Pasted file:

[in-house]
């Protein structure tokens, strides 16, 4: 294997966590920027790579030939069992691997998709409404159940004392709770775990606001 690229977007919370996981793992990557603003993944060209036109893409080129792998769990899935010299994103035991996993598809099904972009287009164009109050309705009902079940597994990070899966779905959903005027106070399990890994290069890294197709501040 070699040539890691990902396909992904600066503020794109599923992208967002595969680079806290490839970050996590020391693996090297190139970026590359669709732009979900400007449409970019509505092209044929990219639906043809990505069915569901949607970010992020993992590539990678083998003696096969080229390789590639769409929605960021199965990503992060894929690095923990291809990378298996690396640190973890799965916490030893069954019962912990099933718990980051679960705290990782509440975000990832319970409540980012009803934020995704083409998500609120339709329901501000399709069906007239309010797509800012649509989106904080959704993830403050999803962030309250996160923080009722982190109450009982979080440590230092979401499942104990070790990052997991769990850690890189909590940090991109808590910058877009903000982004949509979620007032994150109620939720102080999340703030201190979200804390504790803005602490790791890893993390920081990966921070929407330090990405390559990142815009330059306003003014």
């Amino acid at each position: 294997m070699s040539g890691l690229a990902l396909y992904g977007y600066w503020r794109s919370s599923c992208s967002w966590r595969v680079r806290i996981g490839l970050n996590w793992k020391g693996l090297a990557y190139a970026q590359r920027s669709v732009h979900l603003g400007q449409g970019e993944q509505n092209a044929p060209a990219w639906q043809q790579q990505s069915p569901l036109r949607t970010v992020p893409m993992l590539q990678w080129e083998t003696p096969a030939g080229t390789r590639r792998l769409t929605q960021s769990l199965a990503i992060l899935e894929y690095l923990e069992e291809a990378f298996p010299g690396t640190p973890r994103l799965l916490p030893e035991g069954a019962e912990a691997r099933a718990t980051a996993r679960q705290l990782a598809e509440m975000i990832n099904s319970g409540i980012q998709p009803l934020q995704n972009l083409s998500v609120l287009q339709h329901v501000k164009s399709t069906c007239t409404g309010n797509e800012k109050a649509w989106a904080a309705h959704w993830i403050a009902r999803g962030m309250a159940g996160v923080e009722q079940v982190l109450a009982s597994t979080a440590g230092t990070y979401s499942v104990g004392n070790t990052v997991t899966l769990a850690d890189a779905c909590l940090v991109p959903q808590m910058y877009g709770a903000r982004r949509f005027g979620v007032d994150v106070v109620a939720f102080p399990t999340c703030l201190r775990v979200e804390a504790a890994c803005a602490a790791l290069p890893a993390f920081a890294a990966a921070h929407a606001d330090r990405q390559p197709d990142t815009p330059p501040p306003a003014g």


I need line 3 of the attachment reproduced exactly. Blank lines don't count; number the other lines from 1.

């Amino acid at each position: 294997m070699s040539g890691l690229a990902l396909y992904g977007y600066w503020r794109s919370s599923c992208s967002w966590r595969v680079r806290i996981g490839l970050n996590w793992k020391g693996l090297a990557y190139a970026q590359r920027s669709v732009h979900l603003g400007q449409g970019e993944q509505n092209a044929p060209a990219w639906q043809q790579q990505s069915p569901l036109r949607t970010v992020p893409m993992l590539q990678w080129e083998t003696p096969a030939g080229t390789r590639r792998l769409t929605q960021s769990l199965a990503i992060l899935e894929y690095l923990e069992e291809a990378f298996p010299g690396t640190p973890r994103l799965l916490p030893e035991g069954a019962e912990a691997r099933a718990t980051a996993r679960q705290l990782a598809e509440m975000i990832n099904s319970g409540i980012q998709p009803l934020q995704n972009l083409s998500v609120l287009q339709h329901v501000k164009s399709t069906c007239t409404g309010n797509e800012k109050a649509w989106a904080a309705h959704w993830i403050a009902r999803g962030m309250a159940g996160v923080e009722q079940v982190l109450a009982s597994t979080a440590g230092t990070y979401s499942v104990g004392n070790t990052v997991t899966l769990a850690d890189a779905c909590l940090v991109p959903q808590m910058y877009g709770a903000r982004r949509f005027g979620v007032d994150v106070v109620a939720f102080p399990t999340c703030l201190r775990v979200e804390a504790a890994c803005a602490a790791l290069p890893a993390f920081a890294a990966a921070h929407a606001d330090r990405q390559p197709d990142t815009p330059p501040p306003a003014g």